Since I would be immigrating into Switzerland and it would take some time to gain permanent citizenry. Would I still have to eventually conscript into mandatory military service?? Or just be part of the citizen militia? I already have a profession in the medical field, so wouldn't I be exempt from conscription?

I really wouldn't mind putting some time into military training, but it would definitely inconvenience me at this time, and do they even pay you during training? I definitely wouldn't want to be an active member or even a reservist, but i could do militia as a citizen, once I gain permanent status.

I know Switzerland has multiple governing canton's that are more so in power than the actual government as a whole. Is there a list of all canton's on a map with websites that I could research? Just because the laws are different from canton to canton, especially gun laws/restrictions.

Another thing I am not clear on is gun laws and self preservation/self defense. If say you were being invaded by an unknown assailant/criminal whom happens to be armed and is actively trying to bring bodily harm or even kill you in your own home/private property. Do you as a citizen have the right to bear arms, and defend your own life on your property?? Or is it like in Canada/UK were you must phone the police, and hope that they get there within seconds before you are dead?

Or is the castle law in effect?? If you know what I mean. Basically it gives you the right to protect your property if life is threatened.

In Canada, we citizens have no rights to defend ourselves at home. Hence crime is quite high in Canada cause of stricter gun control. If say you shot a criminal in self defense at home, you will be "charged" and possibly serve a life sentence in prison for attempted murder or use of "excessive force".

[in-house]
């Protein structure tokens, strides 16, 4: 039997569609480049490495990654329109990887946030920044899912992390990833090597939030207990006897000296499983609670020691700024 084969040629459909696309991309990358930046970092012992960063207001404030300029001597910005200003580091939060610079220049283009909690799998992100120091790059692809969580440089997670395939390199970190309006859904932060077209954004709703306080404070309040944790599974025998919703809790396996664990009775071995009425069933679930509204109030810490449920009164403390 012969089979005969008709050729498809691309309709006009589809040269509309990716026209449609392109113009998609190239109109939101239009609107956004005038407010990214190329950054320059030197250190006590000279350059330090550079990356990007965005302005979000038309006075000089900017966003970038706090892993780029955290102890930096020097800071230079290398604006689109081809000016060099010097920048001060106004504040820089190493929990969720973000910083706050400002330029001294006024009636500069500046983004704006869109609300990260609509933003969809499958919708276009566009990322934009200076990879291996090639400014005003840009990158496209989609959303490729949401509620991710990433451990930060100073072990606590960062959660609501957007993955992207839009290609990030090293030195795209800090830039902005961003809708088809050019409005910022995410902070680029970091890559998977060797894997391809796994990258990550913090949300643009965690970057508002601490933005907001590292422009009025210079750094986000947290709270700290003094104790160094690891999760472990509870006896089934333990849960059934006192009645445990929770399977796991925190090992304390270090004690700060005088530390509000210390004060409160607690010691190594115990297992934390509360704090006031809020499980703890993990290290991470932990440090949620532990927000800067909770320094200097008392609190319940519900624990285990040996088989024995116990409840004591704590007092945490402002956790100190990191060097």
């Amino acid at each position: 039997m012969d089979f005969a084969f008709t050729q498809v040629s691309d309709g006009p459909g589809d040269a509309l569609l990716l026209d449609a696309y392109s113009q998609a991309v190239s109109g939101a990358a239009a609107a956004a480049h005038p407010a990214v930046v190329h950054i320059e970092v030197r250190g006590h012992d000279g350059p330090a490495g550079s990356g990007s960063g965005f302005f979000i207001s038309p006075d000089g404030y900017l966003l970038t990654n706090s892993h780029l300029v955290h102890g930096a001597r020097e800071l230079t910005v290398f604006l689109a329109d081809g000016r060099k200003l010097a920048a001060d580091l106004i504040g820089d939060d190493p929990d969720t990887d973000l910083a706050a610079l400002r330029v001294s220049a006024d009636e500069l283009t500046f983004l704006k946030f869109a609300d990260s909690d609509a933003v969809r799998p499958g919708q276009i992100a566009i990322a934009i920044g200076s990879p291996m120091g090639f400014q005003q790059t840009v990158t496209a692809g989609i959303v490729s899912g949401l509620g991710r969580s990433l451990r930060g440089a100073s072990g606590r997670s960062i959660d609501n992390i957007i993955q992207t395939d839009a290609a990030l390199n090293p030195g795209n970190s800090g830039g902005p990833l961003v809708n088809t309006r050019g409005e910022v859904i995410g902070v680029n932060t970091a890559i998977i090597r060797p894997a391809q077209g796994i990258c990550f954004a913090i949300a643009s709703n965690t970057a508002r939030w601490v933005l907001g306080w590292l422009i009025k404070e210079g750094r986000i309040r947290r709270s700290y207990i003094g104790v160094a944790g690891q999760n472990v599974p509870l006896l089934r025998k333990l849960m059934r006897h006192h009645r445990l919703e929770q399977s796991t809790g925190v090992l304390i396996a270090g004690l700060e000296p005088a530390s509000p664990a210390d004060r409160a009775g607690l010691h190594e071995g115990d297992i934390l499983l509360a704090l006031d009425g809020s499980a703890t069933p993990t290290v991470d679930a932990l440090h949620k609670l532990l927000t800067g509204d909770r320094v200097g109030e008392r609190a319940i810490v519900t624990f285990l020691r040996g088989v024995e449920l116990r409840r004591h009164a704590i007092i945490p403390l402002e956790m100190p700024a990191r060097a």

They literally punish the law-abiding citizen more than the criminal. And that is something I just can't fathom. The government in Canada is ludicrous and is going to get worse down the road. Eventually I'm sure it'll become like the UK.

Is there an information website which details swiss gun laws and regulation ?? Something that will tell me what I am allowed to buy/own/use as a permanent citizen of Switzerland. Like Long gun rifles, handguns, assault rifles, automatic rifles, permits, right to carry permits for handguns, conceal carry?

How different is it from canton to canton for gun laws and handgun restriction.

Also, I presently already own a collection of handguns and rifles in Canada which are all registered under the Canadian Government. I guess there is no chance in exporting/importing those into Switzerland once I gain status there and acquire a firearm permit/license? I would probably have to sell all my current weapons?

Nevertheless, I have 3 weeks of holidays starting next week, and i am planning to take a flight for 1 week into Switzerland to see the sights and inquire about job opportunity and housing. So hopefully that will give me a clearer picture. Is there any tips or advice for when I do visit there? Like what canton's are cheaper economically to live in, and where are the German speaking parts of Switzerland?? I know there are 3 official/main languages(?). German, French, Italian.